Yesterday, we were having an ordinary family supper, admittedly, with a little wine. Nothing out of our usual routine. It was only Alina(10) with us, as Eva(12) went to a sleepover at Jades. Tim raised his glass and said “Cheers!”. We all cheered and went on about our supper, when Alina solemnly said: “Might I suggest that we celebrate a Chinese New Year today”… I adore this little girl! She can be so unexpectedly funny sometimes 🙂

Mind you, she is not that little any more!

It is such a joy – to watch your own child grow. And every time it comes to my attention, I feel so happy that I am lucky enough to have it. We often take it for granted, my dear friends 🙂 … Although yes, sometimes, very rarely, they can be a pain in the arse!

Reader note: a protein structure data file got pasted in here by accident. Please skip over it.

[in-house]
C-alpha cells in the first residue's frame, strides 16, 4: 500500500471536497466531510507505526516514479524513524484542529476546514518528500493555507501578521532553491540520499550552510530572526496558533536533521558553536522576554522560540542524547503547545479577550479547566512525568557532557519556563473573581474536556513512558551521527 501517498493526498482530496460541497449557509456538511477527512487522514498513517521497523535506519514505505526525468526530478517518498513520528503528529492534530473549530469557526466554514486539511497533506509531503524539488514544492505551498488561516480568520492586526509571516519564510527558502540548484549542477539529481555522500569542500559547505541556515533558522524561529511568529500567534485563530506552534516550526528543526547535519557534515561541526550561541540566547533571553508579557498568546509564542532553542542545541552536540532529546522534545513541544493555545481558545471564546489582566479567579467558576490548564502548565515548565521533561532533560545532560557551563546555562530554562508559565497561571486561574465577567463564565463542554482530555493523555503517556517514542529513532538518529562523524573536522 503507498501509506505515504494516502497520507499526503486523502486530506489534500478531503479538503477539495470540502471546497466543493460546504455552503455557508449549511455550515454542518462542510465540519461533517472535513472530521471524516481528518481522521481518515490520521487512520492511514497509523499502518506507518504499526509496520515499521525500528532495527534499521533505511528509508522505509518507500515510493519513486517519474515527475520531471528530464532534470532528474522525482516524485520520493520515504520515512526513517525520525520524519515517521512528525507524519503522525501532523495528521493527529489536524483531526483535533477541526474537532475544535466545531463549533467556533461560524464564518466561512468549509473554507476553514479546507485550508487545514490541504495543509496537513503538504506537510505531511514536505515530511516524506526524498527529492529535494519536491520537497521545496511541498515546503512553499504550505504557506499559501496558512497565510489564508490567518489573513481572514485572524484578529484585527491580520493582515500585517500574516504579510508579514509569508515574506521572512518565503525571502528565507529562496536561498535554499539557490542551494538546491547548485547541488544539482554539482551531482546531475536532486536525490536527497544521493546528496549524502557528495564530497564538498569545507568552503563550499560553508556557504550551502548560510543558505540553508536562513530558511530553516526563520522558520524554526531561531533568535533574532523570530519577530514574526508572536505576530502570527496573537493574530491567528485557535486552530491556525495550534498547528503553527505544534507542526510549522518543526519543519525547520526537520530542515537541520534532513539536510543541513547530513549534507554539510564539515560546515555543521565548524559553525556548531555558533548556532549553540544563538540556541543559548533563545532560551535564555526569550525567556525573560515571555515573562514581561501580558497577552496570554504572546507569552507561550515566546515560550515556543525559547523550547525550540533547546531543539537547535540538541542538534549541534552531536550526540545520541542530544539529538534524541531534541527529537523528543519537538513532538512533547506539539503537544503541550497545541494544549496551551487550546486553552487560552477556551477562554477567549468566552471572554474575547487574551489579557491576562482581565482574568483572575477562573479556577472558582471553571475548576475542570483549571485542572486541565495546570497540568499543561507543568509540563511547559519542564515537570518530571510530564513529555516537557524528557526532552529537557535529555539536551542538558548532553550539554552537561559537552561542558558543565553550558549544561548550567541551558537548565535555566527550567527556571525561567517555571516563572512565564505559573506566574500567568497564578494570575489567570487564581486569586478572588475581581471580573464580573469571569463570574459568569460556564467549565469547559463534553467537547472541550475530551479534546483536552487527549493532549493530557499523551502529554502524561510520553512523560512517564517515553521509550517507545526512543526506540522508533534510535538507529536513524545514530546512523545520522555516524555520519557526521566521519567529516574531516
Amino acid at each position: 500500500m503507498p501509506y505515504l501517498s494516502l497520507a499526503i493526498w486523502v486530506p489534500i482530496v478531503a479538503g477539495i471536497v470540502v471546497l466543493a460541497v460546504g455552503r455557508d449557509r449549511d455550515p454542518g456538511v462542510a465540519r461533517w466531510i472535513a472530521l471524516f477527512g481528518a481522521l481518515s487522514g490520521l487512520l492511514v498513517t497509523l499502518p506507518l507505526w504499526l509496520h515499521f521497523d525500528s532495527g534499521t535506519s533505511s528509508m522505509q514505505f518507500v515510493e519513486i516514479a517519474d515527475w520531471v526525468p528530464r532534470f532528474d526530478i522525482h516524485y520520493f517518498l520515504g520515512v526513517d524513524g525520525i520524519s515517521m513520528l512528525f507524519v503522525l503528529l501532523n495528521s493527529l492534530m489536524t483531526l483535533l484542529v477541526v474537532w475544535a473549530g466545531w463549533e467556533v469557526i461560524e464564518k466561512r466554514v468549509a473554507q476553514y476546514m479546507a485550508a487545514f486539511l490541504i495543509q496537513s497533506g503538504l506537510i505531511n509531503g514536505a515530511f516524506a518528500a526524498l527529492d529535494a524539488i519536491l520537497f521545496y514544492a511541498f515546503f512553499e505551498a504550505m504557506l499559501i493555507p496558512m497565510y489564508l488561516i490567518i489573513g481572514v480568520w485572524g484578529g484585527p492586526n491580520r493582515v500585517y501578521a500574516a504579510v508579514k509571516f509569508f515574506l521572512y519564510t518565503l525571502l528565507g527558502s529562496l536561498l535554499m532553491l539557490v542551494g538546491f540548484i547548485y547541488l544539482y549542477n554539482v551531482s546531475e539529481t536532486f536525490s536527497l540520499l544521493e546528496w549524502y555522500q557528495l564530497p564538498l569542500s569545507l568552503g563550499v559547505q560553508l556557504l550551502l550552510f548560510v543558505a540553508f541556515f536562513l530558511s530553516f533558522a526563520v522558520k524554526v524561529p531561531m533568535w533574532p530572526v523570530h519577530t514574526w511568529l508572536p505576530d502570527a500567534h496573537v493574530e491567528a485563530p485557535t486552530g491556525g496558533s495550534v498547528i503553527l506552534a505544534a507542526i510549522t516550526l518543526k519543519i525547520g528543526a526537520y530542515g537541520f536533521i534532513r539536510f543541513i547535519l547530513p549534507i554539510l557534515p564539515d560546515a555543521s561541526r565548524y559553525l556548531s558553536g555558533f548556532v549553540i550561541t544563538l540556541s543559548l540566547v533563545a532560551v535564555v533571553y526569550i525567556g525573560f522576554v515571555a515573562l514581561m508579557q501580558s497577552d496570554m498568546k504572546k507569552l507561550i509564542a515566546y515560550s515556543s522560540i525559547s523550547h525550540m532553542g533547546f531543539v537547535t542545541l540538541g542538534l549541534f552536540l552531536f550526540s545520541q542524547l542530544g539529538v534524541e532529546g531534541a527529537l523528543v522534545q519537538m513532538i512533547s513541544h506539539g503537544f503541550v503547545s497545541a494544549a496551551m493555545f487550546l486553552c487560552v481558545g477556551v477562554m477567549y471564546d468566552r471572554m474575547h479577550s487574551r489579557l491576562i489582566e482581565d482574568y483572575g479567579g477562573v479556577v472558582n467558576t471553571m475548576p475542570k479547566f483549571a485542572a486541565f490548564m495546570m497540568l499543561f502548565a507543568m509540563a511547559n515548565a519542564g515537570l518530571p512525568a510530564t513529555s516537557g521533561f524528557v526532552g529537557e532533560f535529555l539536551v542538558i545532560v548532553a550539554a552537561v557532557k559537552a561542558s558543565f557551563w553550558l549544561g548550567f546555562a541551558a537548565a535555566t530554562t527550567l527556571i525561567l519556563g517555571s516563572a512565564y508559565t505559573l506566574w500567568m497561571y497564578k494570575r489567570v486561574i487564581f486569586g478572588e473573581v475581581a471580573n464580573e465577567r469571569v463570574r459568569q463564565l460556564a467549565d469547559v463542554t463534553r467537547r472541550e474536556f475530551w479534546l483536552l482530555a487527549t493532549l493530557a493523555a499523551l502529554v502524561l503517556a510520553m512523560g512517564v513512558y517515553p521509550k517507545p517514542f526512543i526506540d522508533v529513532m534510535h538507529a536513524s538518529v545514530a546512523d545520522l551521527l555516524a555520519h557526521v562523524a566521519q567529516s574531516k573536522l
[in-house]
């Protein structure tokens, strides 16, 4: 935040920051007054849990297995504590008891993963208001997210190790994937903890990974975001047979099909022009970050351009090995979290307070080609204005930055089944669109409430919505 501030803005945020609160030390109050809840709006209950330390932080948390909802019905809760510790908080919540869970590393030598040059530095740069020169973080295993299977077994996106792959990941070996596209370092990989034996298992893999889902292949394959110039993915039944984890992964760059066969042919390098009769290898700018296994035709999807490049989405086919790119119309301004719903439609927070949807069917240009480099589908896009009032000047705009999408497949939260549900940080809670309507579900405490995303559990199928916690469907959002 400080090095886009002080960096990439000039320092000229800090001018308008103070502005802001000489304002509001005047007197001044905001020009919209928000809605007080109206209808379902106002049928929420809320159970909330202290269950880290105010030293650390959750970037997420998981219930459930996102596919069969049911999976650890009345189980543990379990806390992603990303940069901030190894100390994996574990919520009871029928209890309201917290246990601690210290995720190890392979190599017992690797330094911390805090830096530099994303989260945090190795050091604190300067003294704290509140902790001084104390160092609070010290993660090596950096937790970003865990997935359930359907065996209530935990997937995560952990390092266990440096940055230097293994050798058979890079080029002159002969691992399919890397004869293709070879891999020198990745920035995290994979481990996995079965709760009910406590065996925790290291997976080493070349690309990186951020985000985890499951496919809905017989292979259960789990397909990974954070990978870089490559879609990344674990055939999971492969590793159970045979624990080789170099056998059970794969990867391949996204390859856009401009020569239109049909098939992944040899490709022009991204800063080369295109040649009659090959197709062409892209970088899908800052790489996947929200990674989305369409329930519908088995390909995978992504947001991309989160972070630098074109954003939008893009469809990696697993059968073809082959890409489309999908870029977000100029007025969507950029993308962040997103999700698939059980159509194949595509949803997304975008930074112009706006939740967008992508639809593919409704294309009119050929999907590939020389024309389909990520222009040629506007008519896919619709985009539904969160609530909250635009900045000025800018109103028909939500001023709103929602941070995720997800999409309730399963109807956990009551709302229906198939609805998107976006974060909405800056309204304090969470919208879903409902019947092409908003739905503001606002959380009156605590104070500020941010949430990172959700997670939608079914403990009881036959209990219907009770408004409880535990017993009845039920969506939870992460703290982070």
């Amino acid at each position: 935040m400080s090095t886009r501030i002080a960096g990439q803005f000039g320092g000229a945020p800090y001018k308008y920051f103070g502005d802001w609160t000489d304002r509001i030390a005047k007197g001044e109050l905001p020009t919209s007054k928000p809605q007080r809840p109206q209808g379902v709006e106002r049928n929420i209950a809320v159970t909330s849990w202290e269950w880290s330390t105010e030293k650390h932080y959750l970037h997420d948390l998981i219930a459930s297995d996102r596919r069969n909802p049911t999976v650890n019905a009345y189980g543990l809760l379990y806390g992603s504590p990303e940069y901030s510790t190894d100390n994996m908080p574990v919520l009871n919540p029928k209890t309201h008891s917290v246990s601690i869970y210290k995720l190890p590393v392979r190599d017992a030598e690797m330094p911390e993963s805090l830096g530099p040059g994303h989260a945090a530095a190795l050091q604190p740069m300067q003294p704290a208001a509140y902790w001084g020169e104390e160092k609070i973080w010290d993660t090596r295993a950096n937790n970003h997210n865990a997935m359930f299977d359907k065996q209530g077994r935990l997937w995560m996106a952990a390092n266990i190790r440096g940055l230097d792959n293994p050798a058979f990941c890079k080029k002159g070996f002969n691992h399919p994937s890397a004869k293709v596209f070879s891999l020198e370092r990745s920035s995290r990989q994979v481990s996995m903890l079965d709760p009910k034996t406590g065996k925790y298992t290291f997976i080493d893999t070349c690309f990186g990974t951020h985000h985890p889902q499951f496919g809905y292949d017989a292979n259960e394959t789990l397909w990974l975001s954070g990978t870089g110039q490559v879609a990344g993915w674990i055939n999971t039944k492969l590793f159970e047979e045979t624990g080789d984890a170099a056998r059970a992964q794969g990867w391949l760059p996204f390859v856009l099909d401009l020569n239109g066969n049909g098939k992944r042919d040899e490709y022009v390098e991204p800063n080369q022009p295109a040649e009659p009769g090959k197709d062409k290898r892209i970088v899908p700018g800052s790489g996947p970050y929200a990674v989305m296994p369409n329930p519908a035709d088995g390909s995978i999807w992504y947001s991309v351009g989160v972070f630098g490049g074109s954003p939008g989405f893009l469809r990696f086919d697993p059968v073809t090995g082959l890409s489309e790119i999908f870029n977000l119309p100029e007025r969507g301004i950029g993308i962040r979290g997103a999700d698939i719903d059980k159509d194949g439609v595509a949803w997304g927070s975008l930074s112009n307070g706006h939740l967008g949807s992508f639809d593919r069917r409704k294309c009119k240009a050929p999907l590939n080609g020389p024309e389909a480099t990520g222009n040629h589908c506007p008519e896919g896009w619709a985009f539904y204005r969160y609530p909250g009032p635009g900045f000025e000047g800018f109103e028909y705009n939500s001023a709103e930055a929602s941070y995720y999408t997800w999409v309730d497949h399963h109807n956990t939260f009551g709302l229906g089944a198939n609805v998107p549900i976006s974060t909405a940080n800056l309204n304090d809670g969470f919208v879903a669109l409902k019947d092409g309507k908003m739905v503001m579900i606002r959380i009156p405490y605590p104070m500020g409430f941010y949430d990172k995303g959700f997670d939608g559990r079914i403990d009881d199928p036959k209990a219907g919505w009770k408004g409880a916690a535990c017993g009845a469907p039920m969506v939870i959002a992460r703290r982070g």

So, Nappy Chinese New Year of the Wooden Horse!

Wooden horse

Wooden Horse

 

Art and Sweetcorn

May 7, 2011

In September 2009 my younger daughter Alina came to my studio for an hour or two. That visit led to an illustrated short story “Art and Sweetcorn”.
Here it is:

Illustrated short story "art and Sweetcorn"

Alina Making Art

Sweetcorn is hot this season.

On the way to the studio I made a detour to the Farmers’ Market, but going home in the evening forgot the bag with the goodies behind.

– Alina, I’ve got sweetcorn in the studio. Would you like to come with me to get it?
– Ye-ye-yeah!

Off we go.
Out of the door, turn left…

– Mummy, can we take the shortcut?
– That way takes longer, Alina!
– I don’t care!
– OK.

carry on down The Mint;
up through the inn car park;
right down the cobbled street;
past the corner house with the pigeons;